Let’s look at how to control animation states in renature. We can start, stop, pause, delay, and run animations a specific number of times. We’ve already looked at how to repeat and delay animations.

To control animation states, renature provides a controller API. The controller is the second object returned by a renature hook, and it comes with three methods — start, pause, and stop — for interacting with your animation’s play state.

import { useFriction } from "renature";
import "./styles.css";
import Button from "./Button";

export default function App() {
  const [props, controller] = useFriction({
    from: {
      transform: "translateY(0px)",
      opacity: 1,
      borderRadius: "10%"
    },
    to: {
      transform: "translateY(50px)",
      opacity: 0,
      borderRadius: "50%"
    },
    repeat: Infinity,
    pause: true //Signal that the animation should not run on mount.
  });

  return (
    <div className="App">
      <div className="btn-box">
        <Button action={controller.start} text="start" />
        <Button action={controller.pause} text="pause" />
        <Button action={controller.stop} text="stop" />
      </div>
      <div className="box" {...props} />
    </div>
  );
}

We use the controller.start method available in the controller API to start animations. To do so, we need to include pause: true in our animation configuration to prevent the animation from immediately running on mount.

To pause a running animation, we use the controller.pause method. This method will stop the frame loop but preserve the animation state. This means we can resume an animation at any time using controller.start.

To stop a running animation, we use the controller.stop method. Unlike controller.pause, this will destroy the animation state, so we should only use it when we’re certain we want the animation to end.

renature demos

Now that we know how to create animations with renature, let’s look at some real-world applications.

Card hover demo

Have you ever hovered over a card and seen the image scale up or down along the width and height of its container? Let’s recreate that effect using renature.

Here’s a sandbox of what we will build:

While CSS is not the focus of this topic, we will need some CSS for the effect to work as it should.

.card-box {
  width: 200px;
  border: 1px solid grey;
  overflow: hidden;
  margin-bottom: 2rem;
}

We have to set an overflow: hidden to the card-box div to ensure that when the image scales, it remains restricted in its container. With that explained, let’s get back to renature.

Using what we learned about controlling animation states, we call the controller.start and the controller.pause methods whenever we hover in and out of the img-box div.

export default function Card({ imgUrl, props, controller }) {
  return (
    <div className="card-box">
      <div
        className="img-box"
        {...props}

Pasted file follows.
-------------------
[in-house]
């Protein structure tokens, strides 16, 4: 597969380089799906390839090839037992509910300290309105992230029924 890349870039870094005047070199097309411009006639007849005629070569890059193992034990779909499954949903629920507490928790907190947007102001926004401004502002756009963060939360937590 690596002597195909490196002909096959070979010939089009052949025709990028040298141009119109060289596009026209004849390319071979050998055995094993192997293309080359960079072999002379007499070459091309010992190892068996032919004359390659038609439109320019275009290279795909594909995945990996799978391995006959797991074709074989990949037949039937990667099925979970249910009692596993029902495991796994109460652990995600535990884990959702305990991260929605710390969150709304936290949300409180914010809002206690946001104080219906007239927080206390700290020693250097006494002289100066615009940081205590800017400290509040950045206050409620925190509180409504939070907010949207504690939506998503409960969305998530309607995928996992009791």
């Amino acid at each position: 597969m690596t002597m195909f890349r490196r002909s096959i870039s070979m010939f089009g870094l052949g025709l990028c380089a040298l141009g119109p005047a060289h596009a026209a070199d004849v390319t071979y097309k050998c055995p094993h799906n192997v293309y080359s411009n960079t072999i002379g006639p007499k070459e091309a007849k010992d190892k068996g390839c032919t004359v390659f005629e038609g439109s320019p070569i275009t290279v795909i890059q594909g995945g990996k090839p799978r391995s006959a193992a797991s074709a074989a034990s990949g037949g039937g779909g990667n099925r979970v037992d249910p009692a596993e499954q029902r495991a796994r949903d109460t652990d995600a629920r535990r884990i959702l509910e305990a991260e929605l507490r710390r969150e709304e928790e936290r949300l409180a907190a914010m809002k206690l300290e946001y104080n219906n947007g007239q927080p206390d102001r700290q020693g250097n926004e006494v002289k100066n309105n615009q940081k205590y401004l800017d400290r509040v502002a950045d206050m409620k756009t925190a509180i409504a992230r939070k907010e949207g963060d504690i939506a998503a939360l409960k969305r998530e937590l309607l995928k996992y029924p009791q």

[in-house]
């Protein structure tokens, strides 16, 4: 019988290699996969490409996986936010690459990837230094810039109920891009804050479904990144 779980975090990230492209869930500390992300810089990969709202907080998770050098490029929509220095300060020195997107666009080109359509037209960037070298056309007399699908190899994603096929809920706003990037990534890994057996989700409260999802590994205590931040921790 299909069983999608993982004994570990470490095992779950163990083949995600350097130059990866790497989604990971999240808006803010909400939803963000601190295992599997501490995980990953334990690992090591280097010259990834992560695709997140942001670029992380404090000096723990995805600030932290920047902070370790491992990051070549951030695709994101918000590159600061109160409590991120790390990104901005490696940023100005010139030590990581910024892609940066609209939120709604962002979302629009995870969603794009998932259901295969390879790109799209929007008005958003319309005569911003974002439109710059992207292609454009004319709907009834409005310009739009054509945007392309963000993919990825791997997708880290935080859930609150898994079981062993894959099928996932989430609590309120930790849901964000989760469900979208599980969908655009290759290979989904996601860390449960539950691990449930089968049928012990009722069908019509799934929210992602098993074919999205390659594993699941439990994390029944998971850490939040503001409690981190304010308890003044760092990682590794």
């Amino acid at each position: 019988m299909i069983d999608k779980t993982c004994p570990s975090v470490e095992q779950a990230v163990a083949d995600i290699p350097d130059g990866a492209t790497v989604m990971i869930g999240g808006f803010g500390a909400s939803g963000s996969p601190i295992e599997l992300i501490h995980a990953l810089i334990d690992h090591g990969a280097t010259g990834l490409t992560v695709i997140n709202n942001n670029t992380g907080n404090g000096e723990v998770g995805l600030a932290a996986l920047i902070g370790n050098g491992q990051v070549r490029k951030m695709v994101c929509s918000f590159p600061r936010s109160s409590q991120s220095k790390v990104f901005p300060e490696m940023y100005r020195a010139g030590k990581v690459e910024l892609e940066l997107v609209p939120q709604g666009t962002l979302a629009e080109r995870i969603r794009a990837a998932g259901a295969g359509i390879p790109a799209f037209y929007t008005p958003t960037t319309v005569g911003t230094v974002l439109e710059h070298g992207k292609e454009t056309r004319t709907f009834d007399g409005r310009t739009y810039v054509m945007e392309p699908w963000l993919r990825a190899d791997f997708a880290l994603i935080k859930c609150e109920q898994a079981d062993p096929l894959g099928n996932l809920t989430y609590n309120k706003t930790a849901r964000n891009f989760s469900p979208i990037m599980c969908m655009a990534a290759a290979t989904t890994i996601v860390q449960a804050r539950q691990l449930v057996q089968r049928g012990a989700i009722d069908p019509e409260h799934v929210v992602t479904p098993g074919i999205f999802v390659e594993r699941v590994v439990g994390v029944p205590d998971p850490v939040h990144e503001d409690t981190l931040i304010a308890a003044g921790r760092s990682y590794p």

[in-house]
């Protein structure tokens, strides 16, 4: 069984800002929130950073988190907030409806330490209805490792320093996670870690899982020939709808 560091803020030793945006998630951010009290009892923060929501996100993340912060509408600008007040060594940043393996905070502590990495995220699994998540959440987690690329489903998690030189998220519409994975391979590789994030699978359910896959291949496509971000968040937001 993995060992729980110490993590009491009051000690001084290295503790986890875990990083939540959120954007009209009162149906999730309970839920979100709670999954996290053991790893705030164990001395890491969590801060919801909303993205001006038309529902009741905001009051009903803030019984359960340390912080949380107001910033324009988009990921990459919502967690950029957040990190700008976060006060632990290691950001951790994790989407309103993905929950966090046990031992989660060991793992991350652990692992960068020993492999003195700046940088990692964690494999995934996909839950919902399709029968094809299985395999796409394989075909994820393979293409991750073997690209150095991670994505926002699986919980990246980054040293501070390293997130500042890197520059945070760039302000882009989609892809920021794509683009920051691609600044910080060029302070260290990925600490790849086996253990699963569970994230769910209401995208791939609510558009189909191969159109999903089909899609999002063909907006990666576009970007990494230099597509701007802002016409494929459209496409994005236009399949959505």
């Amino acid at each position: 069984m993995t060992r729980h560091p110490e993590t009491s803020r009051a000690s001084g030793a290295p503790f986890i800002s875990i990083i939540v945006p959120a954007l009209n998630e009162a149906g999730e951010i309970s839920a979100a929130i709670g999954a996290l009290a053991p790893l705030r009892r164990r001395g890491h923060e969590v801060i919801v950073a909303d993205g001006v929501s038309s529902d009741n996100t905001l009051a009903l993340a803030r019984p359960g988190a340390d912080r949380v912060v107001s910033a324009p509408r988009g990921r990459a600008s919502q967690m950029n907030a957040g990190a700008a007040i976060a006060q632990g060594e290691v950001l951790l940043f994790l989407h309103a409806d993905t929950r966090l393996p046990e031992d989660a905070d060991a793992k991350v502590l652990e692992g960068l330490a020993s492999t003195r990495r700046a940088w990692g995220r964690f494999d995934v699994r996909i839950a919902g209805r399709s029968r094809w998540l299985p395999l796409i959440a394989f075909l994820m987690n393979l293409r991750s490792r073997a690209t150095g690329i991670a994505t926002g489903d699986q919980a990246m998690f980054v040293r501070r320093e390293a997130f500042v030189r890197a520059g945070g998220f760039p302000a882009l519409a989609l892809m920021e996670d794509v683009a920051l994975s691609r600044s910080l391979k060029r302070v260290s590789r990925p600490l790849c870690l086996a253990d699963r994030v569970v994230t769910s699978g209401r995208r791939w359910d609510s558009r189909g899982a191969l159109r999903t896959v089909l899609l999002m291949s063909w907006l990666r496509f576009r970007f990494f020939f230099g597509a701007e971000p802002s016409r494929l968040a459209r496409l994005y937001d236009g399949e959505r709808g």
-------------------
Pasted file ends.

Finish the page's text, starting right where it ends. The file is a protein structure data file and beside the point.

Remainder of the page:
onMouseEnter={controller.start}
        onMouseLeave={controller.pause}
      >
        <img src={imgUrl} />
      </div>

      //more stuff below...

Notification toast demo

Notification toasts are among the common components used in applications. Let’s create one using renature.

Here’s a sandbox of what we will build:

For the CSS, we had to set the opacity of the toast to 0 so that it only shows when the button is clicked.

return (
    <div className="App">
      <button onClick={controller.start}>show toast</button>
      <Toast props={props} />
    </div>
);

We call the controller.start method when the button is clicked. This fires the animation, and the toast drops down into view.

Accessibility concerns

Not everyone enjoys decorative animations or transitions, and some users experience outright mental and physical difficulty when faced with parallax scrolling, zooming effects, and so on. As such, we must ensure that our animations don’t present accessibility concerns for application users.

In renature‘s config object, we can include an optional reducedMotion property. If this is left unspecified and the end user prefers reduced motion, the animating element will be set immediately to the to state to avoid potentially harmful animation.

Conclusion

While I’ve made some demos in this article showing how renature can be used in real-world applications, it would be awesome if the team included more practical demos that might be useful to developers. Regardless, renature is an awesome physics-based animation library.

Full visibility into production React apps

Debugging React applications can be difficult, especially when users experience issues that are difficult to reproduce. If you’re interested in monitoring and tracking Redux state, automatically surfacing JavaScript errors, and tracking slow network requests and component load time, try LogRocket.

LogRocket is like a DVR for web apps, recording literally everything that happens on your React app. Instead of guessing why problems happen, you can aggregate and report on what state your application was in when an issue occurred. LogRocket also monitors your app's performance, reporting with metrics like client CPU load, client memory usage, and more.

The LogRocket Redux middleware package adds an extra layer of visibility into your user sessions. LogRocket logs all actions and state from your Redux stores.

Modernize how you debug your React apps — .

Nefe James Nefe is a frontend developer who enjoys learning new things and sharing his knowledge with others.

Leave a Reply